Without source control it’s difficult to track database changes, so sharing them becomes an uncertain, manual procedure. Source control helps developers prevent problems such as overwriting colleagues work by providing a detailed history of database changes. Developers can easily track who changed what, when they did it, and why. If they find a conflict, they can compare the differences before deciding whether to commit their change. If important code is inadvertently overwritten, it’s a quick procedure to undo a change or revert a database to a previous version.

Revert to previous versions

With the improved visibility provided by database source control there is less likelihood of changes being overwritten, or dependencies broken. However, if this does occur, developers can instantly undo a particular change or revert the database to a chosen previous version.

Conform to best practice

Regulatory compliance is likely to affect many areas of your organization, and database development and administration is arguably amongst the areas most seriously affected. Your organization’s databases are where much, if not all, of your critical business information lives. Consequently, compliance auditors will usually require you to account for all changes to a database, and detail all those with access to it.

As a minimum, it’s best practice to ensure you have processes in place to:

  • Manage how schema and data changes are made
  • Document schema changes
  • Maintain a detailed history of who made which changes
  • Document database schema and access permissions
  • Revert to previous versions if problems occur

Database source control and compliance

Conforming to best practice and regulatory requirements is a particularly difficult task for database developers, due to stringent requirements and the limitations of developer tools. However, implementing database source control can greatly simplify the process of maintaining a robust audit trail and is the first step to getting your database ready for compliance.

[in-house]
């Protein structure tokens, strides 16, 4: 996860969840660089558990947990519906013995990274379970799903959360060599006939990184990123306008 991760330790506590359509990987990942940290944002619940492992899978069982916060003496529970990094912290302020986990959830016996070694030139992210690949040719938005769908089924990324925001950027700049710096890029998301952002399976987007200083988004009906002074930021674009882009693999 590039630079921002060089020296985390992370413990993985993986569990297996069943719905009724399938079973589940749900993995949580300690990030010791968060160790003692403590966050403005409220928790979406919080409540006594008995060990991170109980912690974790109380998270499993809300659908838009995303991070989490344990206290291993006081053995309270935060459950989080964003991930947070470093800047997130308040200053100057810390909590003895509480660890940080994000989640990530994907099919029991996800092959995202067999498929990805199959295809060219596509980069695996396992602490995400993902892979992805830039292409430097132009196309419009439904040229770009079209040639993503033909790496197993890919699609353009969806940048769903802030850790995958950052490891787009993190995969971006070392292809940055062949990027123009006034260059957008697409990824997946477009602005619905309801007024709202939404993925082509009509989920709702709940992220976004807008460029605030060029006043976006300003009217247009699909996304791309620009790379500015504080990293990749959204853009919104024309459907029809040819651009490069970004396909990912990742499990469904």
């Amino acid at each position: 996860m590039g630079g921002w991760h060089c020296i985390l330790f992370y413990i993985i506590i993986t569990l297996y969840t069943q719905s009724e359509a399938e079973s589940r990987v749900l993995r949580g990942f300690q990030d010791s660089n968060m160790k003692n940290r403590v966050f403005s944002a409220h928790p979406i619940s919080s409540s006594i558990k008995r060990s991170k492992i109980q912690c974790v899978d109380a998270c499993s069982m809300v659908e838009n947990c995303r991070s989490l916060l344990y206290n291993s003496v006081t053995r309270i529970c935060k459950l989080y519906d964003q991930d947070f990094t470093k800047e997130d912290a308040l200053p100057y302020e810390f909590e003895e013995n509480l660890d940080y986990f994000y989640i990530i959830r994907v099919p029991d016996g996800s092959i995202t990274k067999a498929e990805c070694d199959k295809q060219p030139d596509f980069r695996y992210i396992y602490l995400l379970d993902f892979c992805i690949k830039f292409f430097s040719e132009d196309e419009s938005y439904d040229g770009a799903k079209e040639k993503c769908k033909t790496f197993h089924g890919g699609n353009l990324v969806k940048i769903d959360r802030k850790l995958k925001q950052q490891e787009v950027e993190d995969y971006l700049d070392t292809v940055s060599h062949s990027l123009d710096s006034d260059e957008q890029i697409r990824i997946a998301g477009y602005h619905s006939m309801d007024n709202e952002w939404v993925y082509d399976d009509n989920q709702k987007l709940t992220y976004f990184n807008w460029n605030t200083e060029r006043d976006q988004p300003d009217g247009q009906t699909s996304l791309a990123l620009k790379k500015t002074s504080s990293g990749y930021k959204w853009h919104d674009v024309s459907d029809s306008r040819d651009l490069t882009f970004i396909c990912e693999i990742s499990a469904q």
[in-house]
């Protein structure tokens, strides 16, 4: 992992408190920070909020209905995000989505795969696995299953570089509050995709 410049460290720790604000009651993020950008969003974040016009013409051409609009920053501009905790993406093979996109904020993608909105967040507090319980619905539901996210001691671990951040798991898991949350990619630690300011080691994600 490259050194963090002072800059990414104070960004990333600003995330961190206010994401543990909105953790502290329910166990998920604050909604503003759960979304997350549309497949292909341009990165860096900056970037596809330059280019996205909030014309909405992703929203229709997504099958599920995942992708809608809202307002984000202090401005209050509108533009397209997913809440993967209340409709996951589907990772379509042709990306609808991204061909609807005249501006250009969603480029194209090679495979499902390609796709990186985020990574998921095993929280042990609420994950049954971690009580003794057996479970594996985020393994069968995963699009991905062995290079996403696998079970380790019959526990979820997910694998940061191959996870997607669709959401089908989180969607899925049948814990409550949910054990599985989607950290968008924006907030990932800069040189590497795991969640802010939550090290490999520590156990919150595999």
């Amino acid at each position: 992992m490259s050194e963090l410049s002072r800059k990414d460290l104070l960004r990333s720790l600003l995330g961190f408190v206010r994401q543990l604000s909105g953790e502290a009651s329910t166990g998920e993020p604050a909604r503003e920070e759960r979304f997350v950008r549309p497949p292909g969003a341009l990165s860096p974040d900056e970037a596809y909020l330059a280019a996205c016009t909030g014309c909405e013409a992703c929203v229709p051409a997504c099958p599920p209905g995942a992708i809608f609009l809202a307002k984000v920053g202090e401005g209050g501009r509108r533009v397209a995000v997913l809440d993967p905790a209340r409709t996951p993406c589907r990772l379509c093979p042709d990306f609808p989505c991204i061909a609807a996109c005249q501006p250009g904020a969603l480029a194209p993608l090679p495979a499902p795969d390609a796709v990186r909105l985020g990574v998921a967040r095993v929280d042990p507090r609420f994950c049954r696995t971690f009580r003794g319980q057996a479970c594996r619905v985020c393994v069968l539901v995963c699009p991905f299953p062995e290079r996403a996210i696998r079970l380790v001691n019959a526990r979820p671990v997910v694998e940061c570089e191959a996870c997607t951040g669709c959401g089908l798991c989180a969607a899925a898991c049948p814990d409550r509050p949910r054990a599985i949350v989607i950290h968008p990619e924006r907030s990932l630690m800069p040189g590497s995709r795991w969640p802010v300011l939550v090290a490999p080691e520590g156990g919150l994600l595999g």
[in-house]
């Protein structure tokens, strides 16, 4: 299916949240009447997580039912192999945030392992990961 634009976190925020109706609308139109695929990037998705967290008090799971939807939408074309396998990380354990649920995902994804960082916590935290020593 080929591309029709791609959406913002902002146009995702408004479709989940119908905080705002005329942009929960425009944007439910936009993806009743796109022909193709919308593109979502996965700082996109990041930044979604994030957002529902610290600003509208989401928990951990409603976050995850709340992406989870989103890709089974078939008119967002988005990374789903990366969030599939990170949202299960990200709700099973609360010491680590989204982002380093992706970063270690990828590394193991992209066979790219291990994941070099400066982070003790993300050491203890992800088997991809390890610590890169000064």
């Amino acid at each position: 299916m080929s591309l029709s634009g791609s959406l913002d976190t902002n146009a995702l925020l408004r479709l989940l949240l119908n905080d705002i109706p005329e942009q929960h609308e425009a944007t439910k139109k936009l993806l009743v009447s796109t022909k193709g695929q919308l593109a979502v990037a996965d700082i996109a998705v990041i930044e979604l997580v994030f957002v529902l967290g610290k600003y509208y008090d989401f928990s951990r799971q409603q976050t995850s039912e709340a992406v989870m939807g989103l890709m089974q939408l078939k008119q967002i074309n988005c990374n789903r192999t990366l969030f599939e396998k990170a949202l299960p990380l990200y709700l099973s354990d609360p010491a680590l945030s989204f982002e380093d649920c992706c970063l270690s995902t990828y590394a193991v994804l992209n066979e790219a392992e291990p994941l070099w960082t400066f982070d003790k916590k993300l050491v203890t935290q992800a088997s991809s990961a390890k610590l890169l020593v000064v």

Implementing database source control

This article has highlighted some important benefits of source control: it enables your team members to work more effectively with each other, helps prevent costly development disasters, and helps you conform to best practice. However, there is still the issue that source controlling your database code is difficult to do.

The latest version of Schema Compare for Oracle goes some way to help you source control your schemas. In a few clicks you can generate creation scripts for each object and store the files in your existing source control system (e.g. Subversion, TFS etc.) to share or revert changes. Schema Compare for Oracle groups these creation scripts into folders by object type meaning it’s simple to compare your database to what’s in source control. Differences can be examined in the same way as running a database diff through Schema Compare: your live/local database will be displayed side-by-side with what’s in source control with highlighted differences. Synchronizing them is as easy as clicking a few buttons to generate a deployment script to export and execute through your IDE or running the Deployment Wizard.

If you’re not currently source controlling your database code, or your current process is time consuming and difficult, download a free 14 day trial of Schema Compare for Oracle and give this a go.

Source Control for Oracle

Red Gate is also working on a separate Oracle database source control tool, which will connect directly to your existing source control system (e.g. Subversion, TFS etc.). Source Control for Oracle will automate the process of pushing database changes into your source control system, and keep everyone in sync with the latest changes. By automatically storing a complete history of your Oracle database schema changes, Source Control for Oracle will finally make implementing source code control easy for Oracle database development teams.

If you’re interested in helping Red Gate develop Source Control for Oracle you can join the free beta program. In return, you’ll get access to new releases before anyone else.

Designing Source Control for Oracle

The development of Red Gate’s new Oracle source code control product started in a unique way. The entire Red Gate exhibition booth at the ODTUG Kscope ’12 conference was transformed into a mini development lab, and we built a prototype of the tool live on our stand. You can read about the process we went through over 3 days to take an idea and turn it into a working prototype here: Red Gate Live Lab – Source Control for Oracle

Article references:
Red Gate whitepaper: The Business Benefits of Database Source Control
Red Gate whitepaper: 3 Reasons to Source Control your Database